Holy Spirit’s job

When Jesus heard about John, He left there privately in a boat and went to a secluded place. But when the crowds heard of this, they followed Him on foot from the cities.  When He went ashore, He saw a large crowd, and felt [profound] compassion for them and healed their sick. – Matthew 14:13-14

I’ve found my role is to present the truth to people in love. It’s the Holy Spirit’s job to convict hearts. It’s God’s job to issue out any eternal consequences for the unrepentant. He told me to love people. Even my enemies.

All our Lord’’s miracles were illustrations of His power, His grace and His mercy. He wrought miracles in the natural realm to show us what He is able and willing to do in the spiritual realm.

Spirit lead me where my trust is without borders
Let me walk upon the waters
Wherever You would call me
Take me deeper than my feet could ever wander
And my faith will be made stronger – Oceans by Hillsong

Our Lord’s omniscience saw an infinitely greater need in people’s lives—the profound, pervasive nature of their sin and their desperate plight of spiritual blindness and lostness. Of this horrific condition He was most compassionate of all.

Compassion is a branch or modification of kindness of heart, or of benevolence. Under the influence of it we enter into the circumstances and feelings of others; prompted to aid and relieve them. The term “compassion” signifies to sympathize, or to suffer along with others; and, therefore, while it is a most lovely affection, and the exercise of it yields the purest delight on the one hand; yet, on the other, it is always attended with uneasy feelings and painful sensations, and that in exact proportion to the strength of our compassion. Hence you will see, that when compassion is ascribed in Scripture, as it often is, to God, it must differ in some essential points from human compassion. We are compound beings, having not only bodies, but rational souls; and possessing not only the powers of understanding, will, and conscience, but instincts, affections, or passions. But “God is a Spirit” a simple uncompounded being. In Him there is no such thing as passion; and, consequently, no uneasy feelings or painful sensations can attend the exercise of compassion in Him. It is the benevolent and ready tendency o! His gracious nature to pity and relieve the miserable, when this is consistent with His sovereign and wise pleasure. “I will have compassion on whom I will have compassion.” This ready and benevolent tendency of nature, to pity and relieve the miserable, was one of the brightest and loveliest features in the character of the Saviour; and, from eternity, and as He was a Divine person, it was exactly the same in Him as in the other persons of the adorable Trinity. But in the person of Jesus Christ are now closely united both the Divine and human natures; and, thus, when He was in this world, in the form of a servant, and acting and suffering in our stead, compassion in Him partook of the nature and properties both of Divine and human compassion. He possessed not only the perfections of Godhead, but the sinless feelings and affections of manhood. “In all things it behooved Him to be made like unto His brethren, that He might be a merciful and faithful High Priest in things pertaining to God.” In His present state of glory, He wears our nature, and will do so forever; and He is said to be “touched with the feeling of our infirmities,” yet, as His humbled suffering state is completely at an end, He is really and tenderly, though not painfully, impressed with our weaknesses, sorrows, and dangers. But the case was widely different with Him while in this world. It was then a part of His humbled suffering state to take our infirmities on Him, to bear our griefs and carry our sorrows. In His human nature, He felt our sorrows and wretchedness as far as His sinless and unsinning nature could feel them. He was then literally “moved with compassion.” He felt as a shepherd does for his straying sheep; as a compassionate man for suffering humanity; as the incarnate Son of God, in the character of Redeemer, for perishing sinners. “And Jesus, when He came out, saw much people, and was moved with compassion toward them, because they were as sheep not having a shepherd; and He began to teach them many things.” – Biblical Illustrator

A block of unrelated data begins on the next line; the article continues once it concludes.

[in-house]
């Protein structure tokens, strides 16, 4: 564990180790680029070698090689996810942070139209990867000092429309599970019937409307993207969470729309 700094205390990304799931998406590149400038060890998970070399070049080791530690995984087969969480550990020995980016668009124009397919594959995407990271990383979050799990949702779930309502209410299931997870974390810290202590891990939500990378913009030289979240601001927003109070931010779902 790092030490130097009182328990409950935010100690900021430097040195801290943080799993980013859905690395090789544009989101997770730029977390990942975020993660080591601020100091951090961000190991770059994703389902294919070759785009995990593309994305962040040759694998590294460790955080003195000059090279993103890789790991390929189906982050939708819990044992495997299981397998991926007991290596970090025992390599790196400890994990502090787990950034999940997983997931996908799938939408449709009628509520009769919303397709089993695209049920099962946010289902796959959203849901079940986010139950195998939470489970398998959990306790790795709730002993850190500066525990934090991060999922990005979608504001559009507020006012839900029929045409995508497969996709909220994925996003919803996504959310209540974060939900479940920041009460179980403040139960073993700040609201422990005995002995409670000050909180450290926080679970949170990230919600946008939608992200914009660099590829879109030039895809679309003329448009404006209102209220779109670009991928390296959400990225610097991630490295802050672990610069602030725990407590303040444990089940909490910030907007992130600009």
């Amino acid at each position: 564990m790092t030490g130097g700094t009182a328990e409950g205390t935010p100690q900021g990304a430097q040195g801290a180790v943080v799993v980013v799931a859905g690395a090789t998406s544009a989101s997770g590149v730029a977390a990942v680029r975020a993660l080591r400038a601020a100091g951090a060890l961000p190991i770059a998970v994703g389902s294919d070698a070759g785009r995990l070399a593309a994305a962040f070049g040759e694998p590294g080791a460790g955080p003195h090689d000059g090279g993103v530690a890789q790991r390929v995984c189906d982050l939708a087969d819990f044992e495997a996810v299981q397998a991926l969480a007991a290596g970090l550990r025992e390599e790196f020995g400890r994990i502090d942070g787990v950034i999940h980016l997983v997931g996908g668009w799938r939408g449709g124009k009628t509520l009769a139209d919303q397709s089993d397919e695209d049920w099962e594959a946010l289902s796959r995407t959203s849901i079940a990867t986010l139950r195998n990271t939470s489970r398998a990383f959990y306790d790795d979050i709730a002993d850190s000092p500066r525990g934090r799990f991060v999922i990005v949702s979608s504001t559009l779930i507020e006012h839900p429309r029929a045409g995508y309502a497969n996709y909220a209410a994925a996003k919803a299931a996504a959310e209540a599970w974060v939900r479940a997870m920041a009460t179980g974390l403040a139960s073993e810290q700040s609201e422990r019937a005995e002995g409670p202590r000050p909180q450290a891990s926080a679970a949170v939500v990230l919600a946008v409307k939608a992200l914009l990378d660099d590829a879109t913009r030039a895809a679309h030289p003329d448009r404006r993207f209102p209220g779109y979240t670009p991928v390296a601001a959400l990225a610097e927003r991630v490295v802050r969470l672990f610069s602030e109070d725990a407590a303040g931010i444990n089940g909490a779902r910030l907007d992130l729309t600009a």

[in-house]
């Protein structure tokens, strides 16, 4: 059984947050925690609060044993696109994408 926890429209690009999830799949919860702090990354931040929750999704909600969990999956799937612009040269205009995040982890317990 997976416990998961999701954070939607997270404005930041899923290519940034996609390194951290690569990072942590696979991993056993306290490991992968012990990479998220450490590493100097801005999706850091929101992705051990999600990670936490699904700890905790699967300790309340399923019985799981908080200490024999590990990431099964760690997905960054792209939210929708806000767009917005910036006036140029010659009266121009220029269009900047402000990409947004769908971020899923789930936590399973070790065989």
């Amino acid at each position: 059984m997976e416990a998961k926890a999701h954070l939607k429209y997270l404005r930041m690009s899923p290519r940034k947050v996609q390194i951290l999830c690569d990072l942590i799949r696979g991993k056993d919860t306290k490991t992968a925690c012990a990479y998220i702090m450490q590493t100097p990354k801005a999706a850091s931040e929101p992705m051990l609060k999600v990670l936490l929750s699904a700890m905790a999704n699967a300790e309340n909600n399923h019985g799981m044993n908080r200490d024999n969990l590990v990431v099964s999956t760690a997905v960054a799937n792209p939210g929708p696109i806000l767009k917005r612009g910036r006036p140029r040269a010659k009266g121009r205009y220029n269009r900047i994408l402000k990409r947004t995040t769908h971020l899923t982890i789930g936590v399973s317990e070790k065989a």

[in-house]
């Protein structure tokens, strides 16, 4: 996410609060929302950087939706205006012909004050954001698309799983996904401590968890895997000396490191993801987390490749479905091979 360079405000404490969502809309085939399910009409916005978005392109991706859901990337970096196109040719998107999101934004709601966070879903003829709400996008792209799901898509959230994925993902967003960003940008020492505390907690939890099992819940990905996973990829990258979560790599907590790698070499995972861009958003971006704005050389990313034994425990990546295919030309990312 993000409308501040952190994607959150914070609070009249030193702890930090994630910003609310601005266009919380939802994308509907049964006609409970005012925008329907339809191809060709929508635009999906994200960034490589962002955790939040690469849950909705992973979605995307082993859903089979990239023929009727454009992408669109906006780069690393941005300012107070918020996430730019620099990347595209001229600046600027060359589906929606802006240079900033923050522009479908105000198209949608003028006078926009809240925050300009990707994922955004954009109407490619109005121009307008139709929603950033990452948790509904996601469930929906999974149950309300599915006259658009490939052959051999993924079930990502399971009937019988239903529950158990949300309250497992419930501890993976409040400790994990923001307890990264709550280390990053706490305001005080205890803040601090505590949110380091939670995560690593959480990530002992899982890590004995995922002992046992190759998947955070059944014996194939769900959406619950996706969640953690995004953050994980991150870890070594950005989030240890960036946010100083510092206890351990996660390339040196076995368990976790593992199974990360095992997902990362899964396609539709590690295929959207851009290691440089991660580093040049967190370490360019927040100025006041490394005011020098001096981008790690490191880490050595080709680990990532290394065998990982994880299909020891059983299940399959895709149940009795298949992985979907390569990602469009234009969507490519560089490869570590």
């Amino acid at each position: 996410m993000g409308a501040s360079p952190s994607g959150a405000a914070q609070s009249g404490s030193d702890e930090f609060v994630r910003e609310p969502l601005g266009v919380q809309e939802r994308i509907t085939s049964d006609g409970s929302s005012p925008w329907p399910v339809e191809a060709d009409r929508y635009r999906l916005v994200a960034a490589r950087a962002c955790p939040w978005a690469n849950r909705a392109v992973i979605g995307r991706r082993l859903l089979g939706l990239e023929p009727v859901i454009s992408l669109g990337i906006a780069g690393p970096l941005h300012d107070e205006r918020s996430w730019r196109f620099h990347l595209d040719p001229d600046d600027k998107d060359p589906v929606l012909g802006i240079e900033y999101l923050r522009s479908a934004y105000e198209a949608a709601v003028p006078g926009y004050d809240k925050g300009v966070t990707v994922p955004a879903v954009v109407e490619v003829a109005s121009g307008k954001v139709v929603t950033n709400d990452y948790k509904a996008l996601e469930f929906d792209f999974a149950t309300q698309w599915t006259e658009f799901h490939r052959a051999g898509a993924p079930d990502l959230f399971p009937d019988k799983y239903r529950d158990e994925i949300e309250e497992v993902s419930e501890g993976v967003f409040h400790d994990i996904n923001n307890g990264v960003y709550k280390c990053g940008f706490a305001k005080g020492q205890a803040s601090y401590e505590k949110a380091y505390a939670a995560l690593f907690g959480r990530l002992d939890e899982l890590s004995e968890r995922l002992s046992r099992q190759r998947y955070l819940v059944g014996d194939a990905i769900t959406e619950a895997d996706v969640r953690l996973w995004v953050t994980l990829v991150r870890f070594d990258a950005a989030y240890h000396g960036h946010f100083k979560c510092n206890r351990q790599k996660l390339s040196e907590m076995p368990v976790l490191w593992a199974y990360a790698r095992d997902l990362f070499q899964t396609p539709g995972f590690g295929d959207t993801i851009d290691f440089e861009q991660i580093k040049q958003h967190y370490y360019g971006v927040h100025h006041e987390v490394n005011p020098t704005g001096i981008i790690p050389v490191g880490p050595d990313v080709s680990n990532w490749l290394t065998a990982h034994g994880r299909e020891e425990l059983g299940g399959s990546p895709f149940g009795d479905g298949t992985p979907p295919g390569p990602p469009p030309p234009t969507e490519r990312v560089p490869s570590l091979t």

The Holy Spirit in the Gospels

The Work Of the Holy Spirit



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